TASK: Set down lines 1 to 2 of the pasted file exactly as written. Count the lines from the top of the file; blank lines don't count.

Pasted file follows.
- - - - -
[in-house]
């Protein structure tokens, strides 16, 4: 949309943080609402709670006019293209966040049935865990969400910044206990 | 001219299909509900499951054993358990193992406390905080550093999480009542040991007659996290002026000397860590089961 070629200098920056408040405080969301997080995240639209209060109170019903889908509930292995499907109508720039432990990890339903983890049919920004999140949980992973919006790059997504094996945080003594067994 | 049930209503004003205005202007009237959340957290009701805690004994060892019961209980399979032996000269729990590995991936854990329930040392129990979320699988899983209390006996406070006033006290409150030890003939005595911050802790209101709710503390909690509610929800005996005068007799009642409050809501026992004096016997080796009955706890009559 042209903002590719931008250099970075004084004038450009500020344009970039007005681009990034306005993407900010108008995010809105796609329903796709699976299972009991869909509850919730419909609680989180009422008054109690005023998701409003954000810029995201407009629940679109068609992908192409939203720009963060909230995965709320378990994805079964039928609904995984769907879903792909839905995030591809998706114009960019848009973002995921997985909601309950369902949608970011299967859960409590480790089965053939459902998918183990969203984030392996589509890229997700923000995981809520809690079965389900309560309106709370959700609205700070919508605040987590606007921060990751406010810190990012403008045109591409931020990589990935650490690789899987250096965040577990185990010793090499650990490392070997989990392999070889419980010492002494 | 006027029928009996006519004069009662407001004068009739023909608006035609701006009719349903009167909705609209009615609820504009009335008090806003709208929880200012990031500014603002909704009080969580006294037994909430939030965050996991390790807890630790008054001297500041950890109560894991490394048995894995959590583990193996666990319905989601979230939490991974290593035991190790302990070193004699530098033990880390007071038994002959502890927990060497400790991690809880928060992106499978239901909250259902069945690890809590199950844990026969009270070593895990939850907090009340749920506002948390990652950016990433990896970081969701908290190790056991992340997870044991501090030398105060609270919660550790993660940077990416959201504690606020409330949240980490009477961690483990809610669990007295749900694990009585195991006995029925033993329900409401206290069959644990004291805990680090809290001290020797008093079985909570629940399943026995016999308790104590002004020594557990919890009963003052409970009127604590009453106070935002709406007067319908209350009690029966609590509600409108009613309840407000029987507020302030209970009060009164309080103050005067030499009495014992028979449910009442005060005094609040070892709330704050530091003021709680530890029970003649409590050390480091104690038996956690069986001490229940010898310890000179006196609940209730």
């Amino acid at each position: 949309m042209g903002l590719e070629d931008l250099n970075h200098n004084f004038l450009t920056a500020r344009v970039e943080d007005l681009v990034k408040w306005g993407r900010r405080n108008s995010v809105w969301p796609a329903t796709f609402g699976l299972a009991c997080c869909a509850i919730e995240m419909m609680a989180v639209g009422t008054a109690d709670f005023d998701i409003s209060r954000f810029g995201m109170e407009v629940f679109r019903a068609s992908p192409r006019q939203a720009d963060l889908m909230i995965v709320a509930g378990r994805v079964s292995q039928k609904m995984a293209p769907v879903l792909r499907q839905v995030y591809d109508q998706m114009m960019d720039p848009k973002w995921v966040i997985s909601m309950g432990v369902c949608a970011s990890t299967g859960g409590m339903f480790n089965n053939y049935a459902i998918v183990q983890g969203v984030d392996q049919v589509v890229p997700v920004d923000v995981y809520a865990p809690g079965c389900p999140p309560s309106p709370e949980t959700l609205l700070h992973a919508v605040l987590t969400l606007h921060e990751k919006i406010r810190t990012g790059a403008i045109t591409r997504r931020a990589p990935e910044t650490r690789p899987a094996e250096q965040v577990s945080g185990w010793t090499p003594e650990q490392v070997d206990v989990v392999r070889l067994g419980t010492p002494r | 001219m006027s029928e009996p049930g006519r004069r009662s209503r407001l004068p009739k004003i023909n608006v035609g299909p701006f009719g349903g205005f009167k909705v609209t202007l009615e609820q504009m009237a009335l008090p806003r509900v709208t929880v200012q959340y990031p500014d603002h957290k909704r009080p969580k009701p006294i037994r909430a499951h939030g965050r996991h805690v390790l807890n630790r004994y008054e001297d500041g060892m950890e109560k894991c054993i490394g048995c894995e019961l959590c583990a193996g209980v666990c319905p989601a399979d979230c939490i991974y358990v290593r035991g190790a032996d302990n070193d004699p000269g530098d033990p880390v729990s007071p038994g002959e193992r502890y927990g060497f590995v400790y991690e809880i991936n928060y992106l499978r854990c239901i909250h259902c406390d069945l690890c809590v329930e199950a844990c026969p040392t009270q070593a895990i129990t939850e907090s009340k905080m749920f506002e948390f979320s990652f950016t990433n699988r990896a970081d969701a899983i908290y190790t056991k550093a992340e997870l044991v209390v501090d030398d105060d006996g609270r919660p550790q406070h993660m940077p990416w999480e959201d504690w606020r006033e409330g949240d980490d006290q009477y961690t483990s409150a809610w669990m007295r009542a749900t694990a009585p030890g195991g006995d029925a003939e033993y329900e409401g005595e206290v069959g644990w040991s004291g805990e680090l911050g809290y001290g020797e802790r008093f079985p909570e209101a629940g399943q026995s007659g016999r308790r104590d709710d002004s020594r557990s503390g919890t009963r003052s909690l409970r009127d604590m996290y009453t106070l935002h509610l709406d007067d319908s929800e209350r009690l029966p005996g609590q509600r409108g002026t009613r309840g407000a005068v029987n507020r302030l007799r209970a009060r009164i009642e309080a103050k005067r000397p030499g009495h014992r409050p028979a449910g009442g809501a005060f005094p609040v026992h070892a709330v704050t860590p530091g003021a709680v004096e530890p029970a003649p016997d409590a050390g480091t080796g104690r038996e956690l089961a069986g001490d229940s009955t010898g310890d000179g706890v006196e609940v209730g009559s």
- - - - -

[in-house]
């Protein structure tokens, strides 16, 4: 949309943080609402709670006019293209966040049935865990969400910044206990 | 001219299909509900499951054993358990193992406390905080550093999480009542040991007659996290002026000397860590089961 070629200098920056408040405080969301997080995240639209209060109170019903889908509930292995499907109508720039432990990890339903983890049919920004999140949980992973919006790059997504094996945080003594067994 | 049930209503004003205005202007009237959340957290009701805690004994060892019961209980399979032996000269729990590995991936854990329930040392129990979320699988899983209390006996406070006033006290409150030890003939005595911050802790209101709710503390909690509610929800005996005068007799009642409050809501026992004096016997080796009955706890009559 042209903002590719931008250099970075004084004038450009500020344009970039007005681009990034306005993407900010108008995010809105796609329903796709699976299972009991869909509850919730419909609680989180009422008054109690005023998701409003954000810029995201407009629940679109068609992908192409939203720009963060909230995965709320378990994805079964039928609904995984769907879903792909839905995030591809998706114009960019848009973002995921997985909601309950369902949608970011299967859960409590480790089965053939459902998918183990969203984030392996589509890229997700923000995981809520809690079965389900309560309106709370959700609205700070919508605040987590606007921060990751406010810190990012403008045109591409931020990589990935650490690789899987250096965040577990185990010793090499650990490392070997989990392999070889419980010492002494 | 006027029928009996006519004069009662407001004068009739023909608006035609701006009719349903009167909705609209009615609820504009009335008090806003709208929880200012990031500014603002909704009080969580006294037994909430939030965050996991390790807890630790008054001297500041950890109560894991490394048995894995959590583990193996666990319905989601979230939490991974290593035991190790302990070193004699530098033990880390007071038994002959502890927990060497400790991690809880928060992106499978239901909250259902069945690890809590199950844990026969009270070593895990939850907090009340749920506002948390990652950016990433990896970081969701908290190790056991992340997870044991501090030398105060609270919660550790993660940077990416959201504690606020409330949240980490009477961690483990809610669990007295749900694990009585195991006995029925033993329900409401206290069959644990004291805990680090809290001290020797008093079985909570629940399943026995016999308790104590002004020594557990919890009963003052409970009127604590009453106070935002709406007067319908209350009690029966609590509600409108009613309840407000029987507020302030209970009060009164309080103050005067030499009495014992028979449910009442005060005094609040070892709330704050530091003021709680530890029970003649409590050390480091104690038996956690069986001490229940010898310890000179006196609940209730």